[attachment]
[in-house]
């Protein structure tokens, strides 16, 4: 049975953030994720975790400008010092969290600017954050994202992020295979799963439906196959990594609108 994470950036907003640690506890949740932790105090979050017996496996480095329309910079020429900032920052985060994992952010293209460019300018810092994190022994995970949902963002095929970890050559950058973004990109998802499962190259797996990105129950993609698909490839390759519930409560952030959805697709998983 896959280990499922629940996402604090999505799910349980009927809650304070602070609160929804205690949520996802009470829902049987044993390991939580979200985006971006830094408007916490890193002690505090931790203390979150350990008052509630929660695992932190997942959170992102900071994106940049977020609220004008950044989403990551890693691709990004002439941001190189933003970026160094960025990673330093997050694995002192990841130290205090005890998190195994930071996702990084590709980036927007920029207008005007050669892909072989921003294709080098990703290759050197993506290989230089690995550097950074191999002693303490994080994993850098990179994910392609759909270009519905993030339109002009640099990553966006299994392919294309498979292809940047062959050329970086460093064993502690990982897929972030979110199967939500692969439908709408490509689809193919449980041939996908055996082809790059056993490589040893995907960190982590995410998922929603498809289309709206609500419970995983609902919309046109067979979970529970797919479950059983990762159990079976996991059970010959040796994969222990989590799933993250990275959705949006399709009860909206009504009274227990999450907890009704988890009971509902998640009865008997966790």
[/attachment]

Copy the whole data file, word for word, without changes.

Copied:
[in-house]
């Protein structure tokens, strides 16, 4: 049975953030994720975790400008010092969290600017954050994202992020295979799963439906196959990594609108 994470950036907003640690506890949740932790105090979050017996496996480095329309910079020429900032920052985060994992952010293209460019300018810092994190022994995970949902963002095929970890050559950058973004990109998802499962190259797996990105129950993609698909490839390759519930409560952030959805697709998983 896959280990499922629940996402604090999505799910349980009927809650304070602070609160929804205690949520996802009470829902049987044993390991939580979200985006971006830094408007916490890193002690505090931790203390979150350990008052509630929660695992932190997942959170992102900071994106940049977020609220004008950044989403990551890693691709990004002439941001190189933003970026160094960025990673330093997050694995002192990841130290205090005890998190195994930071996702990084590709980036927007920029207008005007050669892909072989921003294709080098990703290759050197993506290989230089690995550097950074191999002693303490994080994993850098990179994910392609759909270009519905993030339109002009640099990553966006299994392919294309498979292809940047062959050329970086460093064993502690990982897929972030979110199967939500692969439908709408490509689809193919449980041939996908055996082809790059056993490589040893995907960190982590995410998922929603498809289309709206609500419970995983609902919309046109067979979970529970797919479950059983990762159990079976996991059970010959040796994969222990989590799933993250990275959705949006399709009860909206009504009274227990999450907890009704988890009971509902998640009865008997966790």